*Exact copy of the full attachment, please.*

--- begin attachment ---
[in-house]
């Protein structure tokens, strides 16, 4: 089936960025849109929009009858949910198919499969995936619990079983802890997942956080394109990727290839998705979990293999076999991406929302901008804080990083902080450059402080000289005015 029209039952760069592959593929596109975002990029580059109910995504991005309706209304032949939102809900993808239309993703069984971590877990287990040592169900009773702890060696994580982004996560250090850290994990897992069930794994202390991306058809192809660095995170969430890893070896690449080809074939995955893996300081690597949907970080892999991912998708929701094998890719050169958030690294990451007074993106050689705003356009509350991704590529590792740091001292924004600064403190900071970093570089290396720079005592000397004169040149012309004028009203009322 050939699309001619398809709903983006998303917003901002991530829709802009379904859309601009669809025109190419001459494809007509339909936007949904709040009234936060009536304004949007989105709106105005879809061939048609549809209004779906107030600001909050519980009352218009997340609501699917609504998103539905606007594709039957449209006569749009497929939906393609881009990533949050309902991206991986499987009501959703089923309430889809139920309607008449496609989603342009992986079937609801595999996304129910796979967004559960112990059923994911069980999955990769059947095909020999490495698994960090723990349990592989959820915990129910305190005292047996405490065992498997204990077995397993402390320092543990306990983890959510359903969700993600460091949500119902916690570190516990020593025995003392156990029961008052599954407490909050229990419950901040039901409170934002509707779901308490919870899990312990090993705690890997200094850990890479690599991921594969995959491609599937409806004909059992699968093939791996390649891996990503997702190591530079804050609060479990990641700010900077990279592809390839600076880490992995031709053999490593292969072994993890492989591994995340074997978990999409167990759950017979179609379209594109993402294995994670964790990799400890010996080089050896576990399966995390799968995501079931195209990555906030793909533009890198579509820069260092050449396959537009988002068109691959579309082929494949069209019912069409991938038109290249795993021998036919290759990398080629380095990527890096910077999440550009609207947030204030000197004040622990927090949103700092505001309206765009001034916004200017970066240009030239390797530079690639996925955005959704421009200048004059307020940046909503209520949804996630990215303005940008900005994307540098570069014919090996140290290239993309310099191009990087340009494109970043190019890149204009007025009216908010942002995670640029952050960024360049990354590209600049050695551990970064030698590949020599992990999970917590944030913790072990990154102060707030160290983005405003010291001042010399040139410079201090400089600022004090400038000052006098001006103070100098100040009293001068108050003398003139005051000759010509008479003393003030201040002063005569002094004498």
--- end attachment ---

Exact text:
[in-house]
């Protein structure tokens, strides 16, 4: 089936960025849109929009009858949910198919499969995936619990079983802890997942956080394109990727290839998705979990293999076999991406929302901008804080990083902080450059402080000289005015 029209039952760069592959593929596109975002990029580059109910995504991005309706209304032949939102809900993808239309993703069984971590877990287990040592169900009773702890060696994580982004996560250090850290994990897992069930794994202390991306058809192809660095995170969430890893070896690449080809074939995955893996300081690597949907970080892999991912998708929701094998890719050169958030690294990451007074993106050689705003356009509350991704590529590792740091001292924004600064403190900071970093570089290396720079005592000397004169040149012309004028009203009322 050939699309001619398809709903983006998303917003901002991530829709802009379904859309601009669809025109190419001459494809007509339909936007949904709040009234936060009536304004949007989105709106105005879809061939048609549809209004779906107030600001909050519980009352218009997340609501699917609504998103539905606007594709039957449209006569749009497929939906393609881009990533949050309902991206991986499987009501959703089923309430889809139920309607008449496609989603342009992986079937609801595999996304129910796979967004559960112990059923994911069980999955990769059947095909020999490495698994960090723990349990592989959820915990129910305190005292047996405490065992498997204990077995397993402390320092543990306990983890959510359903969700993600460091949500119902916690570190516990020593025995003392156990029961008052599954407490909050229990419950901040039901409170934002509707779901308490919870899990312990090993705690890997200094850990890479690599991921594969995959491609599937409806004909059992699968093939791996390649891996990503997702190591530079804050609060479990990641700010900077990279592809390839600076880490992995031709053999490593292969072994993890492989591994995340074997978990999409167990759950017979179609379209594109993402294995994670964790990799400890010996080089050896576990399966995390799968995501079931195209990555906030793909533009890198579509820069260092050449396959537009988002068109691959579309082929494949069209019912069409991938038109290249795993021998036919290759990398080629380095990527890096910077999440550009609207947030204030000197004040622990927090949103700092505001309206765009001034916004200017970066240009030239390797530079690639996925955005959704421009200048004059307020940046909503209520949804996630990215303005940008900005994307540098570069014919090996140290290239993309310099191009990087340009494109970043190019890149204009007025009216908010942002995670640029952050960024360049990354590209600049050695551990970064030698590949020599992990999970917590944030913790072990990154102060707030160290983005405003010291001042010399040139410079201090400089600022004090400038000052006098001006103070100098100040009293001068108050003398003139005051000759010509008479003393003030201040002063005569002094004498």